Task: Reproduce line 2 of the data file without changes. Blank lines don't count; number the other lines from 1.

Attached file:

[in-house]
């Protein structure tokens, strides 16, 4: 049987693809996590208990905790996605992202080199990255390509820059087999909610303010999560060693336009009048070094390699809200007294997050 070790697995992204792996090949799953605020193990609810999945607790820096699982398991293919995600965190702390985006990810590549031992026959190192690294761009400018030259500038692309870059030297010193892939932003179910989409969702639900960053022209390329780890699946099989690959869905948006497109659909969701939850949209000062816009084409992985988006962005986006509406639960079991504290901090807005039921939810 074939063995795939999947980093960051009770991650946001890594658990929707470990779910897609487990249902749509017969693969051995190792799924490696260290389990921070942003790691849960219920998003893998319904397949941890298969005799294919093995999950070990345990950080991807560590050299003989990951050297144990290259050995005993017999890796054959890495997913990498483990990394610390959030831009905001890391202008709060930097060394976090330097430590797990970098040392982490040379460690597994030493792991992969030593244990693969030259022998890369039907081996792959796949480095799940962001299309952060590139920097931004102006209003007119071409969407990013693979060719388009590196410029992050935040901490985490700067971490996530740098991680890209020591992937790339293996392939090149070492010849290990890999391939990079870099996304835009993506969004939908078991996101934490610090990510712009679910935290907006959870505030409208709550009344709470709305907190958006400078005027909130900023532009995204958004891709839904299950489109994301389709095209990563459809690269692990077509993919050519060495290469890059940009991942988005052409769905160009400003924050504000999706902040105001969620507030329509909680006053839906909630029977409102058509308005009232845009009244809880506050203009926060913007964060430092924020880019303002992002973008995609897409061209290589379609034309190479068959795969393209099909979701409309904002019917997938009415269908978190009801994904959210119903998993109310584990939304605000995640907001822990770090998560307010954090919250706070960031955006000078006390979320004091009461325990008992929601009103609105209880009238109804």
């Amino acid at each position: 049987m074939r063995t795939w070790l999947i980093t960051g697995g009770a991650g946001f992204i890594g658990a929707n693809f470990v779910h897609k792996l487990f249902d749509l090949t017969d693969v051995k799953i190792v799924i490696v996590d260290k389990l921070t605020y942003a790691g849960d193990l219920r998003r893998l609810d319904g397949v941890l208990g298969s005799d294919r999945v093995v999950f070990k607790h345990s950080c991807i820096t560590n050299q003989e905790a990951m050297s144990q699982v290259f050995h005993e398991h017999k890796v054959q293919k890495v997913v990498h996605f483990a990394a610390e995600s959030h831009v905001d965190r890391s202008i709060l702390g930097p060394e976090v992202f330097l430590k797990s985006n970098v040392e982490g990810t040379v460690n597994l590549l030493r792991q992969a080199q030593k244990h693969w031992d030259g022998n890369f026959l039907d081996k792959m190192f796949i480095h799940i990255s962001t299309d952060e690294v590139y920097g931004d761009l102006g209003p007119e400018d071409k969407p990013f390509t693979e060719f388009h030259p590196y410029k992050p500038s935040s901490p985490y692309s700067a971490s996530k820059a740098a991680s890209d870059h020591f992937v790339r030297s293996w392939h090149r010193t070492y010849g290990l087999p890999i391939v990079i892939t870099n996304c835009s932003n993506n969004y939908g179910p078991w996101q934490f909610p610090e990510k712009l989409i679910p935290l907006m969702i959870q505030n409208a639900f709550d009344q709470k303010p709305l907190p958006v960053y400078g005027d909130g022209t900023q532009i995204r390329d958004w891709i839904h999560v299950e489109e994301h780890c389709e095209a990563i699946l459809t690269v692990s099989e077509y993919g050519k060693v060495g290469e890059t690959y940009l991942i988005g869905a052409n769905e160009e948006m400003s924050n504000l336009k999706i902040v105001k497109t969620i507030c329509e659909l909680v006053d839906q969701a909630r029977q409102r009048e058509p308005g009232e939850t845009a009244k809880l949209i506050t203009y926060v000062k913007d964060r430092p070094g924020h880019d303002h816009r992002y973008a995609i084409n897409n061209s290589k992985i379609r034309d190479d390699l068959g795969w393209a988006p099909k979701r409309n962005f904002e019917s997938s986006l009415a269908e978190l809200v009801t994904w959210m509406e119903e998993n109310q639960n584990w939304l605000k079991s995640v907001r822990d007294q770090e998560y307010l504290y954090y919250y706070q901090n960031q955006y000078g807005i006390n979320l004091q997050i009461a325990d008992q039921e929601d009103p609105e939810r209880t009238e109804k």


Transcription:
């Protein structure tokens, strides 16, 4: 049987693809996590208990905790996605992202080199990255390509820059087999909610303010999560060693336009009048070094390699809200007294997050 070790697995992204792996090949799953605020193990609810999945607790820096699982398991293919995600965190702390985006990810590549031992026959190192690294761009400018030259500038692309870059030297010193892939932003179910989409969702639900960053022209390329780890699946099989690959869905948006497109659909969701939850949209000062816009084409992985988006962005986006509406639960079991504290901090807005039921939810 074939063995795939999947980093960051009770991650946001890594658990929707470990779910897609487990249902749509017969693969051995190792799924490696260290389990921070942003790691849960219920998003893998319904397949941890298969005799294919093995999950070990345990950080991807560590050299003989990951050297144990290259050995005993017999890796054959890495997913990498483990990394610390959030831009905001890391202008709060930097060394976090330097430590797990970098040392982490040379460690597994030493792991992969030593244990693969030259022998890369039907081996792959796949480095799940962001299309952060590139920097931004102006209003007119071409969407990013693979060719388009590196410029992050935040901490985490700067971490996530740098991680890209020591992937790339293996392939090149070492010849290990890999391939990079870099996304835009993506969004939908078991996101934490610090990510712009679910935290907006959870505030409208709550009344709470709305907190958006400078005027909130900023532009995204958004891709839904299950489109994301389709095209990563459809690269692990077509993919050519060495290469890059940009991942988005052409769905160009400003924050504000999706902040105001969620507030329509909680006053839906909630029977409102058509308005009232845009009244809880506050203009926060913007964060430092924020880019303002992002973008995609897409061209290589379609034309190479068959795969393209099909979701409309904002019917997938009415269908978190009801994904959210119903998993109310584990939304605000995640907001822990770090998560307010954090919250706070960031955006000078006390979320004091009461325990008992929601009103609105209880009238109804």